Lisa bubbled enthusiastically, ‘I love that we all came to yoga at such a young age. I was given The Yoga Sutras of Patanjali when I was thirteen by my older sister. I remember reading it in our summerhouse in Gotland. It was a real turning point for me – a spiritual epiphany. They say that we choose the family that we are born into. It seems,’ she beamed, ‘that we all chose well.’
Greg and Shanti smiled in agreement. My smile was a little weaker. My favourite reading material at thirteen was Jackie magazine, when the Beatles and Greg’s aunt had discovered Maharishi Mahesh Yogi, my father had been working his arse off to buy us a colour telly, I’d worked in advertising all of my adult life, and the only spiritual epiphany I had ever experienced had been at the bottom of a bottle of Pinot Grigio. I quickly changed the subject – was Shanti a yoga teacher? I thought it likely.
Shanti’s diamond nose stud glinted in the fading light. ‘Oh yeah, of course. I’ve been a teacher for eight years. I started by helping my mom with her students. Now I teach privately all over Manhattan, and in Brooklyn, where I live. I have twenty regular students and a website – you can buy my first DVD on it. It’s a great flow, I think you’d love it. I’m not pushing it too hard – it’s kinda organic. I’m letting it grow naturally.’ She fished around in her large mirrored bag and pulled out some business cards. ‘Here, take one each – it has my website address. Let me know what y’all think of the DVD.’
We thanked her profusely, admiring the thin creamy cards on which Lakshmi, goddess of wealth and prosperity, was depicted in a pink sari and golden headdress, standing in a lotus flower, gold coins pouring forth from one of her four hands.
Greg hurried to give us his business cards, which carried a golden embossed OM, and to tell us that he was also studying with Guruji, was also a yoga teacher back home and also lived in Brooklyn, just like Shanti. He described his work as a Raso Vai massage therapist with mounting excitement: ‘I walk up and down the body, using hot oil to bring energy flow and harmony to the joints. It’s an amazing spiritual experience. I invite bliss, love and higher consciousness to pour through me to you,’ he said, his gaze fixed on the object of his affection.
Shanti smiled and, with her legs still at 180 degrees, lazily stretched her body out so that her torso lay completely flat to the floor, her face resting comfortably in her hands.
‘Have you ever slipped?’ I asked.
He gave me a stern look. ‘I may be heavy with the weight of my spiritual duty, Lucy, but I’m pretty light on my feet, plus I use a rope to steady myself.’ He got up. ‘I’ve gotta get my beauty sleep – I’m on my mat at five tomorrow morning and I’m hoping Guruji is going to give me some help with my drop backs.’ He gave Shanti one more longing look and loped off into the night.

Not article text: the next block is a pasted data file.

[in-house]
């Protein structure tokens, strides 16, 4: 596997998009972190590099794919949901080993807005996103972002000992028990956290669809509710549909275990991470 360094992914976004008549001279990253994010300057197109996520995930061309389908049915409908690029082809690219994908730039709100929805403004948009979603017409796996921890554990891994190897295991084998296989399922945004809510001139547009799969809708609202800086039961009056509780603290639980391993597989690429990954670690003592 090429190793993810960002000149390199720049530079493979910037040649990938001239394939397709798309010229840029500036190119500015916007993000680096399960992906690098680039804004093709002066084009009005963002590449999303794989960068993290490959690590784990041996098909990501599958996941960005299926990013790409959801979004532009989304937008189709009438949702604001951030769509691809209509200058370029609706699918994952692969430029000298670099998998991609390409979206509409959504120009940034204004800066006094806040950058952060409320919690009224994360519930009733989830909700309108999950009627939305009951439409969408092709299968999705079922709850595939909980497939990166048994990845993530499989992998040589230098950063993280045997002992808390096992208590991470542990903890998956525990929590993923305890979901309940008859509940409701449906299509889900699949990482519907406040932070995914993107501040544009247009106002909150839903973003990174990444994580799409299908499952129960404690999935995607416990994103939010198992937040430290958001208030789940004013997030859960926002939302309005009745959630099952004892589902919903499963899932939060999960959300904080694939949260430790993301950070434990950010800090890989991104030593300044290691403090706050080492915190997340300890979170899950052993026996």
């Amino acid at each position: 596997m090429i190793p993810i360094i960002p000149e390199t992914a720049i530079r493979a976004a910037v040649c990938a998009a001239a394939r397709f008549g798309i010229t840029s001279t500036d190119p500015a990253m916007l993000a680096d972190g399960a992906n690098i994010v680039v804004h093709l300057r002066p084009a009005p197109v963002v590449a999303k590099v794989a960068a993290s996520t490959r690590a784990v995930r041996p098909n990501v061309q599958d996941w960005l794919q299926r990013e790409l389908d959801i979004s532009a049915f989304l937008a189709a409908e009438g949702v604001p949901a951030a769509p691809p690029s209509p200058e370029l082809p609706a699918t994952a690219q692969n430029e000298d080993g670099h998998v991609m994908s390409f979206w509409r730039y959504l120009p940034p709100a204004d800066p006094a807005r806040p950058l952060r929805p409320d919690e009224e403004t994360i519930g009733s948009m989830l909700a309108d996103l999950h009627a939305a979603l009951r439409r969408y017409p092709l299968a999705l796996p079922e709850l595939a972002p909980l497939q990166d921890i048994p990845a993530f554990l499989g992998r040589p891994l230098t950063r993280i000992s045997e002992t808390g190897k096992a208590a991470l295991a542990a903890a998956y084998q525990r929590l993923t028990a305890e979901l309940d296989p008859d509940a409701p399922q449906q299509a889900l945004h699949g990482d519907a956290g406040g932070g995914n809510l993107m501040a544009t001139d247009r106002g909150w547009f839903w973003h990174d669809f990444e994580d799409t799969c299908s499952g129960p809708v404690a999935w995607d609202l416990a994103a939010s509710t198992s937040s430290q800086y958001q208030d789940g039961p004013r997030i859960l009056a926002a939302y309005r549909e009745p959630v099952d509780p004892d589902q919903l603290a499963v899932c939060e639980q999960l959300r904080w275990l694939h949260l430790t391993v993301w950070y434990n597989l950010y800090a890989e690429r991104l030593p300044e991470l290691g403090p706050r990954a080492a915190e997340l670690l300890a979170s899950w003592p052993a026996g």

Shanti slowly raised herself off the floor and languidly rotated her body, bending over one of her outstretched legs so that her head touched her ankle. She raised her head just a couple of inches to tell us that she was starting tomorrow morning at six o’clock. This would be a bit of a lie in as she normally got up at four every day, except Sundays and moon days. She wrapped her hands around her foot and slowly returned her head to her ankle.
Lisa loved getting up early too. ‘My five a.m. practice is so right for me. It’s such a sattvic, pure, harmonious time of day – my mind is clear and my body feels amazing afterwards, so serene.’
I decided not to mention that I was hoping to be on my mat no earlier than nine in the morning but I did have to make one confession: that I wasn’t studying with Guruji.
Shanti raised her head from her ankle and stared at me. There was silence.
Sensing that this gap in the conversation was about to turn itself into a yawning chasm, I rushed to explain myself. ‘It’s just that I did a workshop with Guruji in London and he called me a “bad lady”. I had a collapsing crocodile, you know, the press-up position.’
‘Chaturanga dandasana,’ corrected Shanti.
‘Then he tried to get me into that balancing position involving standing on one leg and taking hold of the big toe of the other foot.’
‘Utthita hasta padangusthasana’, said Shanti helpfully.
Explaining that I’d lost my balance and nearly toppled him and had therefore thought it best to start to my studies in India with someone else, I quickly moved on to describe the six-week course that I had signed up for with Mr Venkatesh. ‘He is the author of his own system of yoga – “Atma Vikasa” – it means “evolution of the soul”’ I added proudly.
‘Ah Venkatesh – the so-called “Rubber Yogi”’. Lisa looked down at my crossed legs (the shawl had slipped off) with a doubtful expression.
For the third time in half an hour I smiled weakly.
Somehow I’d lost my appetite.
(First published by in Great Britain in 2005 by Ebury Publishing, a division of the Random House Group Ltd / Text©Lucy Edge 2005 / Lucy Edge has asserted her right to be identified as the author of this work under the Copyright, Designs and Patents Act 1988 /All rights reserved. No part of this publication may be reproduced, stored in a retrieval system, or transmitted in any form or by any means, electronic, mechanical, photocopying, recording or otherwise without the prior permission of the copyright owners.)